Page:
Efficacy of silver-coating central venous catheters in reducing bacterial colonization.
Bach, Alfons MD; Eberhardt, Heinrich; Frick, Annette; Schmidt, Heinfried MD; Bottiger, Bernd W. MD; Martin, Eike MD
Critical Care Medicine.
27(3):515-521, March 1999.
Objective: To compare silver-coated and uncoated central venous catheters regarding bacterial colonization. To assess the relative contribution of catheter hub and skin colonization to catheter tip colonization.
Design: Prospective, randomized clinical trial.
Setting: Intensive care unit in a university hospital.
Patients: Patients after cardiac surgery who required a central venous double-lumen catheter (DLC).
Interventions: Sixty-seven adult patients were prospectively randomized to receive either a silver-coated (S group, n = 34) or an uncoated control (C group, n = 33) DLC. Blood cultures were drawn at catheter removal, and removed catheters were analyzed with quantitative cultures. Typing of microorganisms included DNA fingerprinting.
Measurements and Main Results: Catheters were removed if no longer necessary and aseptically divided into three segments: segment A, the catheter tip; segment B, an intermediate section; and segment C, the subcutaneous portion. Bacterial catheter colonization was quantitatively measured using sonication to detach adherent bacteria from the catheter segments in the broth and subsequent culture of an aliquot. Selected isolates of coagulase-negative staphylococci and other bacteria from catheter segments were examined by means of pulsed-field gel electrophoresis (PFGE) after macrorestriction digestion of bacterial DNA to study colonization pathogenesis.
Quantitatively lower bacterial colonization could be demonstrated on the silver-coated catheters (200 /- 550 colony forming units [CFUs]/cm catheter segment; mean /- SD). The difference in the control catheters (1120 /- 5350 CFUs/cm catheter segment; mean /- SD) was not, however, significant (p = .25).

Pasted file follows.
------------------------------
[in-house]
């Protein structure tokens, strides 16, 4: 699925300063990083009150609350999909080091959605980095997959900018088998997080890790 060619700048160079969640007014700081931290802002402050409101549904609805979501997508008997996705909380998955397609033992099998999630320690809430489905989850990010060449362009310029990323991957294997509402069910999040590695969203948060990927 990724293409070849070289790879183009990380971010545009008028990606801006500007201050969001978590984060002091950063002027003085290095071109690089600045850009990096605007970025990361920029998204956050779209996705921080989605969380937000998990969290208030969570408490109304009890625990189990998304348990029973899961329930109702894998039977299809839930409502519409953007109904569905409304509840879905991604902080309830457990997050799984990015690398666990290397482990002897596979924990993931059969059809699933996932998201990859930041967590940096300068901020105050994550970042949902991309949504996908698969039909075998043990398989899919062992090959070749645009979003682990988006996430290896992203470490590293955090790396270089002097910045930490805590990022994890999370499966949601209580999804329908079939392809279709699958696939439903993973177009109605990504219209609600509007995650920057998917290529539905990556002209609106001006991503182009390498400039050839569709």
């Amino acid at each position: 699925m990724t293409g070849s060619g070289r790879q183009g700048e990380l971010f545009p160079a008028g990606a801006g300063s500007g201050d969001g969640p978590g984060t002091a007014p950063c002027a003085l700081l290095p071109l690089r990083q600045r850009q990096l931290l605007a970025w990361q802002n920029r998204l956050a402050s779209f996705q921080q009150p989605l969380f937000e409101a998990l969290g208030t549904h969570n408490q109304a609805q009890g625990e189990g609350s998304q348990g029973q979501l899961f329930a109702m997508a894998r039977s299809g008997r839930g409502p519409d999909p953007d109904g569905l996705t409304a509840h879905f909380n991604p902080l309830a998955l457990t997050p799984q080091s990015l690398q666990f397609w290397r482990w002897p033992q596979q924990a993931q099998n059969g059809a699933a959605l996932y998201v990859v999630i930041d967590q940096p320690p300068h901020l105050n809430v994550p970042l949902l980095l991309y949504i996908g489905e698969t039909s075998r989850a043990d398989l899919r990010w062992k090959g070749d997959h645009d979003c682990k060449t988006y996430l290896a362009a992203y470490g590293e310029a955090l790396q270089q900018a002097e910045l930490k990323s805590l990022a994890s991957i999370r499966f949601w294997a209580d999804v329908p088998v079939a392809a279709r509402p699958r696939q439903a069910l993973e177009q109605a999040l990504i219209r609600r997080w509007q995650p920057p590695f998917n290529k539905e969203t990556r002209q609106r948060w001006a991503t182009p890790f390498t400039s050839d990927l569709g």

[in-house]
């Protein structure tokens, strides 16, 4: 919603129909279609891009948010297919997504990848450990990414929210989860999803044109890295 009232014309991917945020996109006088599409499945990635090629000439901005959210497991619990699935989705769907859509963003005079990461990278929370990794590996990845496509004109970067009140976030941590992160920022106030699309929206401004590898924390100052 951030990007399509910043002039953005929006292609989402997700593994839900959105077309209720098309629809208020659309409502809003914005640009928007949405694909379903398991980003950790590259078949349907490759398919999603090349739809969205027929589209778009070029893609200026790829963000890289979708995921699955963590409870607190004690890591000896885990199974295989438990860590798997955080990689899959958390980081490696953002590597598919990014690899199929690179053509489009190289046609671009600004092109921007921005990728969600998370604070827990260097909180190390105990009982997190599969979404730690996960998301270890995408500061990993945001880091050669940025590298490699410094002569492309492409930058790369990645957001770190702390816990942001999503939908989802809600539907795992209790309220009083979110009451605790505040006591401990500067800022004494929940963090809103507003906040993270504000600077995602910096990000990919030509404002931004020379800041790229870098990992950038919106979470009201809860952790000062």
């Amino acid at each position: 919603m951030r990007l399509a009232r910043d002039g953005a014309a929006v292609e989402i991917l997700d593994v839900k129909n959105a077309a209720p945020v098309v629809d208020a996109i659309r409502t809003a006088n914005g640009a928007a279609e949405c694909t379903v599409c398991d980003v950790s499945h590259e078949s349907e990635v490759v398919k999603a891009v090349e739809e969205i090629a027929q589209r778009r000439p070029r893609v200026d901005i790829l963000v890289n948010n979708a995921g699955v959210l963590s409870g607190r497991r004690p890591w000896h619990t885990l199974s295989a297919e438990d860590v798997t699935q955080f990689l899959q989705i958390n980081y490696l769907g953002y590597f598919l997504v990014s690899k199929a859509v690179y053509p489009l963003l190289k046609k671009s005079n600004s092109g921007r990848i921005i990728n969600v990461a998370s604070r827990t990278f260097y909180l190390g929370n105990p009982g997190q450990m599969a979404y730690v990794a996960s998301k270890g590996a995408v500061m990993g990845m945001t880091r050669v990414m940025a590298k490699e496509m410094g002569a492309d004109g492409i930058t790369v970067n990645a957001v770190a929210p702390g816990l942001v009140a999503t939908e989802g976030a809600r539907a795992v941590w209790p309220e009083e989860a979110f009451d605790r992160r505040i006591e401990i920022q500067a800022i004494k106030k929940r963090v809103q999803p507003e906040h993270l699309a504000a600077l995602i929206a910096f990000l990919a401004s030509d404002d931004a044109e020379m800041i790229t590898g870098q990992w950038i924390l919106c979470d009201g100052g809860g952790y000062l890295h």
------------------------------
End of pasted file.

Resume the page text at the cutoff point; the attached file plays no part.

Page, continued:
The frequency of colonization of at least one catheter segment was 52.9% for the silver-coated catheters and 57.6% for the control catheters (p = .44), without any significant differences in the colonization of corresponding catheter segments.
The rate of significant catheter colonization (i.e., >or=to103 CFUs/cm catheter by quantitative catheter culture or >or=to103 CFUs/mL by luminal flush) was nine in the silver group and seven in the control group, a difference that failed to reach significance (p = .41). Two patients in both groups developed catheter-related bacteremia.
Pattern analysis after PFGE demonstrated that about 70% of the isolates found on the catheter tip were identical with those on the skin at the insertion site, whereas about 75% were identical with those recovered from the hub.In 29% of colonized catheters, identical bacteria were found on the hub and the skin at the insertion site.
Conclusions: Silver-coating of DLCs did not significantly reduce bacterial catheter colonization compared with the control catheters. PFGE analysis of coagulase-negative staphylococci and other bacteria demonstrated various pathogenic routes of catheter-related colonization, whereby the microorganisms of the skin flora around the insertion site must be regarded as the main source of catheter-related infections. (Crit Care Med 1999; 27:515-521)
(C) 1999 Lippincott Williams & Wilkins, Inc.